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National Accounting
Costs and Benefits Amid Rapid Technological Change

The tools we traditionally use measure economic progress are badly outdated in today’s world. Case in point:

Americans spent more at retailers selling everything from cars to camping gear in July, but they spent less at electronics stores.

How can this be when gadget-head consumers are equipped with everything from Fitbitsto Beats by Dre headphones?  One answer is that websites and general-merchandise stores are stealing sales from traditional electronics purveyors such as Best Buy and the struggling Radio Shack.

Another reason is that electronics are getting cheaper.

Sales at electronics and appliance stores fell 2.5% from a year earlier in July, according to the Commerce Department’s retail sales report released Thursday.

But adjusting for inflation, that’s not a bad result. The price of products sold at those stores was down 6% in June from a year earlier.

It’s not just that electronics are getting cheaper, its also that they are getting better. The item that is 33% cheaper is often also 2x better—and can do 10x as much because of the pervasive connectivity, and advanced software and customizability (think ‘apps’) that make these gadgets more useful overall.

GDP stats, real wage stats and many others just don’t capture this.

They also don’t fully capture how different parts of the economy are behaving differently. Health care costs are going up very fast, but results are also getting better. Doctors can cure many more conditions and extend quality life spans more than ever before, even it it all costs much more. How do you quantify the difference between a $30,000 heart procedure that lets you live miserably for another two years against one that costs $150,000 and extends your lifespan indefinitely? Or a lousy $20,000 hip replacement with the kind that lets you play tennis for another 20 years and costs $200,000? And yet in education, the costs go up but the output seems stagnant, or is even declining…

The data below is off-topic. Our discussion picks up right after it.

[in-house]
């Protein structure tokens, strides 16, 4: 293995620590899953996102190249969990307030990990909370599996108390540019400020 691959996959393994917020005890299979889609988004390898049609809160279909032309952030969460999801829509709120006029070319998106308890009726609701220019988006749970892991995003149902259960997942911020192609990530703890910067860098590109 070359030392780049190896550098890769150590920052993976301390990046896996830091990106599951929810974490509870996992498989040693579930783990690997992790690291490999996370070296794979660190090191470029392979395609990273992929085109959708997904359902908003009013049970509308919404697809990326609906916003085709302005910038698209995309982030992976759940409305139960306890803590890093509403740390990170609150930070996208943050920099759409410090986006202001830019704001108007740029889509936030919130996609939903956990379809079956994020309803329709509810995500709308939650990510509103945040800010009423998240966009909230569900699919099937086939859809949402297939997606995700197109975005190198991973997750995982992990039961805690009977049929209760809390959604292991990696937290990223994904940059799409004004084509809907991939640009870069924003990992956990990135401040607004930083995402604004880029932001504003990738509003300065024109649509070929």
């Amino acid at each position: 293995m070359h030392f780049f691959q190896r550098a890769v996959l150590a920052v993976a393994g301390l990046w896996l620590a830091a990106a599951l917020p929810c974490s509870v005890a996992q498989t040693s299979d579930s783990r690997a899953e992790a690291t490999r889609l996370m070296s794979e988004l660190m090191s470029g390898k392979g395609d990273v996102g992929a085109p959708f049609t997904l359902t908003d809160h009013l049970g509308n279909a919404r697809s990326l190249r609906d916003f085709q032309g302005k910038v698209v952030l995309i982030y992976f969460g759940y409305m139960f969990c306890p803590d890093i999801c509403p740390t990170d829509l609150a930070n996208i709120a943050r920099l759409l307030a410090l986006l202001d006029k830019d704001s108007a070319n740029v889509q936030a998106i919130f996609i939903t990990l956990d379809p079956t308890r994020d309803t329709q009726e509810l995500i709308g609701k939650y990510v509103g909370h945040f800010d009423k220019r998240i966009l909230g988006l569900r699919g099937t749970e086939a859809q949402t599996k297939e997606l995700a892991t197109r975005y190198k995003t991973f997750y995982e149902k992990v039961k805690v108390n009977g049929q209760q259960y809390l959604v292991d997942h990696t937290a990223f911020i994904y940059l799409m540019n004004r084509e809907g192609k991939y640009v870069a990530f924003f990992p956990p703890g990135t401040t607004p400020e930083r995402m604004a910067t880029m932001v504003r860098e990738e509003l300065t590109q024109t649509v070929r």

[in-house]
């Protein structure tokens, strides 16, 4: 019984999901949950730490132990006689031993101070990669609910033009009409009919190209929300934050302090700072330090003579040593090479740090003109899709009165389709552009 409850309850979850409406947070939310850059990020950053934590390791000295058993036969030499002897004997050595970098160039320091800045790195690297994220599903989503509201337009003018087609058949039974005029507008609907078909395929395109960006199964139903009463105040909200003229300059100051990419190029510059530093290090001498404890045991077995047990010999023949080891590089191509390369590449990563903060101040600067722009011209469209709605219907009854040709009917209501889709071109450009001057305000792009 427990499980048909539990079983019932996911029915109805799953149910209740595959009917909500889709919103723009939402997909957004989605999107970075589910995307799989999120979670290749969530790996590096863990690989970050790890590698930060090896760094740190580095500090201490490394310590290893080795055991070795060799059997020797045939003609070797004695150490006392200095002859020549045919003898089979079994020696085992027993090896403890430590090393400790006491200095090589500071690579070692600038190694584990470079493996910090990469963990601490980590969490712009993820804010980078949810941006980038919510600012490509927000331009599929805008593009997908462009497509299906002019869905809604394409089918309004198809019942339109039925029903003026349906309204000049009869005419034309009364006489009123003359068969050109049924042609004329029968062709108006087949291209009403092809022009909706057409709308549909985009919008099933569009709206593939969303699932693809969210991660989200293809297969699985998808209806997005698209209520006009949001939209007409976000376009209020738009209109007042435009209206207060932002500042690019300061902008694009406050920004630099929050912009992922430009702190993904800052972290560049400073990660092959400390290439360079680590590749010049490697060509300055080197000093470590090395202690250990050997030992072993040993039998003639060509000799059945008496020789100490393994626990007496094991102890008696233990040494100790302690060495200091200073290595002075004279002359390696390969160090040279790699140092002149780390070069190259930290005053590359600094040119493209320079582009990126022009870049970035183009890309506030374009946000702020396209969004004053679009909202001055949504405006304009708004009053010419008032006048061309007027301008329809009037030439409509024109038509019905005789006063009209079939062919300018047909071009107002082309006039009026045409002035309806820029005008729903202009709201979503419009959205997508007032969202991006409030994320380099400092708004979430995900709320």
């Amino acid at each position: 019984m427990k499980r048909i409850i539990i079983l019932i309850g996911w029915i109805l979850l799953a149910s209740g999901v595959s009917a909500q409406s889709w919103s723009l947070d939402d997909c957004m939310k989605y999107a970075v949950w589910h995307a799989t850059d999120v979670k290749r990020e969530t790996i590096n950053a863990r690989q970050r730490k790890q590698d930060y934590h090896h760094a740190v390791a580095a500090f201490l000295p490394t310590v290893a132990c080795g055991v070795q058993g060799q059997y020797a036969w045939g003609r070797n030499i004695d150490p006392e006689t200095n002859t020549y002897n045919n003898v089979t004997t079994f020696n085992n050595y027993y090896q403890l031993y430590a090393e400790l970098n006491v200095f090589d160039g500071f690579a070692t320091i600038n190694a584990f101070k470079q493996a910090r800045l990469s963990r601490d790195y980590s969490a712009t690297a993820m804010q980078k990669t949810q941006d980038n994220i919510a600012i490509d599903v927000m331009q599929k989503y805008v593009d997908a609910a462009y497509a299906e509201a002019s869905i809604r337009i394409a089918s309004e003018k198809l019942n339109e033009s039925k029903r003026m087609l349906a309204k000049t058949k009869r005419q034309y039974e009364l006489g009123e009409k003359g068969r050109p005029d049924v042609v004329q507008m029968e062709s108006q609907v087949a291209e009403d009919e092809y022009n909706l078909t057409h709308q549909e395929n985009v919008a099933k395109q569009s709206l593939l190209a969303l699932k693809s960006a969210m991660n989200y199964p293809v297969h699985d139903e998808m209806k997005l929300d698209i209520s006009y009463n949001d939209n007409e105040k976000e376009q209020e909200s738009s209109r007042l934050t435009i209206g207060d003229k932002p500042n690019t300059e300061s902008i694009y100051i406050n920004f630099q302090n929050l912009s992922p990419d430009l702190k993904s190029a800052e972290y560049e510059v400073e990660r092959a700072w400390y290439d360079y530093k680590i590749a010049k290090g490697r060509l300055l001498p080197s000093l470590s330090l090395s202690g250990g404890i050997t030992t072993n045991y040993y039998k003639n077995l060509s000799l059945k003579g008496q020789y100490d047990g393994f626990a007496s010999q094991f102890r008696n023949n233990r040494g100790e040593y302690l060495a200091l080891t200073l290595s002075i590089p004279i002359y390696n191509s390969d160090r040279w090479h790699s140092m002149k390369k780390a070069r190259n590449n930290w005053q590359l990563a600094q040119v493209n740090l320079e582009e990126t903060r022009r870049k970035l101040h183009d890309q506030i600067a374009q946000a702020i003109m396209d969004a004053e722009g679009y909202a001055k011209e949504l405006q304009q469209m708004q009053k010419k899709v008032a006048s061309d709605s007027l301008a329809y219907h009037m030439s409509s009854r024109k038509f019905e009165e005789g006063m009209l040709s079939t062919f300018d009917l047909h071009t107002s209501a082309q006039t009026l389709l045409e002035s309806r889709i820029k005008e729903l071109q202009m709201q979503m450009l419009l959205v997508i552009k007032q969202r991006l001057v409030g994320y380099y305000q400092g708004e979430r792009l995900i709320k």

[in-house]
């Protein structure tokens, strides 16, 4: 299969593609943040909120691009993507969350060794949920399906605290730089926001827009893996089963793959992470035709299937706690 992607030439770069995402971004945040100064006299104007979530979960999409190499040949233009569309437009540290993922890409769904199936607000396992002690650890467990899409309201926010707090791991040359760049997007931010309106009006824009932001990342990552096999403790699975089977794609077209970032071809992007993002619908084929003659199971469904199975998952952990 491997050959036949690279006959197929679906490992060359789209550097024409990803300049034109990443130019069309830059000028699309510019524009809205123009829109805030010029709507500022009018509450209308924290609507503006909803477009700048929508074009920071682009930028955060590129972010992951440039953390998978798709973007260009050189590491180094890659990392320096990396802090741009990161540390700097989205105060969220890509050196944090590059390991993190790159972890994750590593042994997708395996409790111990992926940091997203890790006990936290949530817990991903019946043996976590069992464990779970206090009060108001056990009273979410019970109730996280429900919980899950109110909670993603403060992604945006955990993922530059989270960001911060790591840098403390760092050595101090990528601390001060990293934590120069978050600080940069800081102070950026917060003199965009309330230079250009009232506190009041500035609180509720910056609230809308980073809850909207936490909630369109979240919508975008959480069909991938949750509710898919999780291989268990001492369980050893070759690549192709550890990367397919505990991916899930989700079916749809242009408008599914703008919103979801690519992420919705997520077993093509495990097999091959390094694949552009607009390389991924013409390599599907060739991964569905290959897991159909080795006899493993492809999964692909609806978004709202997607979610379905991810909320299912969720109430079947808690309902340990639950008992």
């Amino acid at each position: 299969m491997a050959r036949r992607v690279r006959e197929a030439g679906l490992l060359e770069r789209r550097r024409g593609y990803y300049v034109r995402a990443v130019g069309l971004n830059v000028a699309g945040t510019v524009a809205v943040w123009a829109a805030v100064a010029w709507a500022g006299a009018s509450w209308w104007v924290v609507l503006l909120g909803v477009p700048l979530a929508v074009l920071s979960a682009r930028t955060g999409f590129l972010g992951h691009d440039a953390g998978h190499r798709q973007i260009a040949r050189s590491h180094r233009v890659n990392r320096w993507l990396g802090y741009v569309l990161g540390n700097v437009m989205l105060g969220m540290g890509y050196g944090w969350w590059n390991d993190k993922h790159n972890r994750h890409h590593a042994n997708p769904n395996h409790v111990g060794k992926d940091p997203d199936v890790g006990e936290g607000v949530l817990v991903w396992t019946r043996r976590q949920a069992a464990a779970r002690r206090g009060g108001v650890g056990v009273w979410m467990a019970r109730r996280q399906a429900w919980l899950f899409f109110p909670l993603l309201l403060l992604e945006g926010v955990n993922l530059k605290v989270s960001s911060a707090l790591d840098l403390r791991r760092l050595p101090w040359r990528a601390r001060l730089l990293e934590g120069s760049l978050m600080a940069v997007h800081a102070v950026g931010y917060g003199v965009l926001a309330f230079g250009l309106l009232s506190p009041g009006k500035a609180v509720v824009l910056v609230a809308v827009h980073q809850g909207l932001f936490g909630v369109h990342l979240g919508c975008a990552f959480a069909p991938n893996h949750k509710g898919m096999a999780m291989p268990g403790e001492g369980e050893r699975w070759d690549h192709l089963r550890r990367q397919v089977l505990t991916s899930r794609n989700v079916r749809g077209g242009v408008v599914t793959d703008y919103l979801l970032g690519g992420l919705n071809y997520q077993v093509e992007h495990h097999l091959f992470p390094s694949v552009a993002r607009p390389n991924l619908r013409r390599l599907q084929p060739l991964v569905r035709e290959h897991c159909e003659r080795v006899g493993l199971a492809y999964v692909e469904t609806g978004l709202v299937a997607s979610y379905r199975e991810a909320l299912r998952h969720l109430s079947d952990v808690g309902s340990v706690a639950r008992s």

There was a lot of naive chatter from the usual well-intentioned but misguided cohort about revising GDP stats to take ‘national happiness’ into account. Good luck with that. But there is a serious case for thinking much harder about how to measure living standards, real incomes, and inequality in a world of rapid technological change.

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  • Andrew Allison

    It’s a great topic, but you chose a terrible example in healthcare: I suspect that there is very little difference between the outcomes of the $20,000 and $200,000 hip replacements, let alone the $7,000 ones available in, e.g. Belgium (and lets not even get into the well-documented performance of unnecessary heart procedures, C-sections and hysterectomies). I think also that you muddied the waters with the final sentence. Inequality, IMO, is unrelated to the topic and standard of living is in the eye of the beholder. If you accept the proposition that money makes the world go around, economic activity is the revenue created by the the goods and services sold. I’d suggest that the money used to purchase them is the real GDP.

    • stan

      America subsidizes healthcare around the world including Belgium.

      • Andrew Allison

        Which has what to do with comparative outcomes in the US?

    • f1b0nacc1

      We talk about this a lot you and I (grin), so I am not trying to beat that dead horse….just note Stan’s comment below.
      One thing though, healthcare has improved substantially in recent years, sometimes in ways we don’t always see. My wife was diagnosed with breast cancer last spring, and (thank God) got excellent care that has led to a substantial recovery (so far). One thing that struck me several times during the early stages of her treatment was the role of modern technology (as a geek, this is always something that catches my eye), and how that has changed things. Modern image processing technology made early detection (early as in within 90 minutes of her mammogram) possible, something that literally saved her life. She had a very rare and extremely aggressive tumor that they caught very early, before it had spread out of control. Five years ago, the testing wouldn’t have been able to spot it in time, and we would have first discovered it when it was too late to save her. Note that this was not a biomedical breakthrough, it was a computer breakthrough that was related more to selfies from smartphones than mammograms. No assessment of ‘investment’ in research would show it, yet it made an enormous difference here.